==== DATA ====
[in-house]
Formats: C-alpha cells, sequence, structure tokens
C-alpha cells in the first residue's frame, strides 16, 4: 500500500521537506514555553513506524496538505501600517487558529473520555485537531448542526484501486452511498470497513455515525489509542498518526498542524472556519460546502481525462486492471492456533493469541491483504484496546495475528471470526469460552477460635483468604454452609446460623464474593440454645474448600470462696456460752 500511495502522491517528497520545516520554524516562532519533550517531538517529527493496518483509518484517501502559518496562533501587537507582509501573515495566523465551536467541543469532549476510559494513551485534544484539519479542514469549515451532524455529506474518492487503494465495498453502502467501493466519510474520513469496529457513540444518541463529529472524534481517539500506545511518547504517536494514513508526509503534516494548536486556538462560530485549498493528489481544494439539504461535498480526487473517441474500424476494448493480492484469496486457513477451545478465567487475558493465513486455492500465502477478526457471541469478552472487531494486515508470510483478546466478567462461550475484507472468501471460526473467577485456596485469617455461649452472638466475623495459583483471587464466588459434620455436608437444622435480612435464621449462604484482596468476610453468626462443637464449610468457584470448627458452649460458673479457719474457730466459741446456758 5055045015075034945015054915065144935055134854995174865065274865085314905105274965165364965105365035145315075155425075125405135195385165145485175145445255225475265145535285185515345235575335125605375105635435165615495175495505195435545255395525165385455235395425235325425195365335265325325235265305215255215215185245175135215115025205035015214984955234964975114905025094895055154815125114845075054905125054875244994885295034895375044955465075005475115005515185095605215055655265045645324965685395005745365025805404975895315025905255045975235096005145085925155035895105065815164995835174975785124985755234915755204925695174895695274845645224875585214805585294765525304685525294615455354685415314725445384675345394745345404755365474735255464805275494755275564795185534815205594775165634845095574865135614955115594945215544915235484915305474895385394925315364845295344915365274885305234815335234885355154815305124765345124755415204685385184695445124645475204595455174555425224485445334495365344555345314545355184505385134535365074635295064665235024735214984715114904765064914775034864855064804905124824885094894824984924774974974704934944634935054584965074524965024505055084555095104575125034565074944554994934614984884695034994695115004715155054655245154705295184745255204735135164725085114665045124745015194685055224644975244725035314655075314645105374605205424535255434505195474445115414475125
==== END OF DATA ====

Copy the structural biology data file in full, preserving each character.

[in-house]
Formats: C-alpha cells, sequence, structure tokens
C-alpha cells in the first residue's frame, strides 16, 4: 500500500521537506514555553513506524496538505501600517487558529473520555485537531448542526484501486452511498470497513455515525489509542498518526498542524472556519460546502481525462486492471492456533493469541491483504484496546495475528471470526469460552477460635483468604454452609446460623464474593440454645474448600470462696456460752 500511495502522491517528497520545516520554524516562532519533550517531538517529527493496518483509518484517501502559518496562533501587537507582509501573515495566523465551536467541543469532549476510559494513551485534544484539519479542514469549515451532524455529506474518492487503494465495498453502502467501493466519510474520513469496529457513540444518541463529529472524534481517539500506545511518547504517536494514513508526509503534516494548536486556538462560530485549498493528489481544494439539504461535498480526487473517441474500424476494448493480492484469496486457513477451545478465567487475558493465513486455492500465502477478526457471541469478552472487531494486515508470510483478546466478567462461550475484507472468501471460526473467577485456596485469617455461649452472638466475623495459583483471587464466588459434620455436608437444622435480612435464621449462604484482596468476610453468626462443637464449610468457584470448627458452649460458673479457719474457730466459741446456758 5055045015075034945015054915065144935055134854995174865065274865085314905105274965165364965105365035145315075155425075125405135195385165145485175145445255225475265145535285185515345235575335125605375105635435165615495175495505195435545255395525165385455235395425235325425195365335265325325235265305215255215215185245175135215115025205035015214984955234964975114905025094895055154815125114845075054905125054875244994885295034895375044955465075005475115005515185095605215055655265045645324965685395005745365025805404975895315025905255045975235096005145085925155035895105065815164995835174975785124985755234915755204925695174895695274845645224875585214805585294765525304685525294615455354685415314725445384675345394745345404755365474735255464805275494755275564795185534815205594775165634845095574865135614955115594945215544915235484915305474895385394925315364845295344915365274885305234815335234885355154815305124765345124755415204685385184695445124645475204595455174555425224485445334495365344555345314545355184505385134535365074635295064665235024735214984715114904765064914775034864855064804905124824885094894824984924774974974704934944634935054584965074524965024505055084555095104575125034565074944554994934614984884695034994695115004715155054655245154705295184745255204735135164725085114665045124745015194685055224644975244725035314655075314645105374605205424535255434505195474445115414475125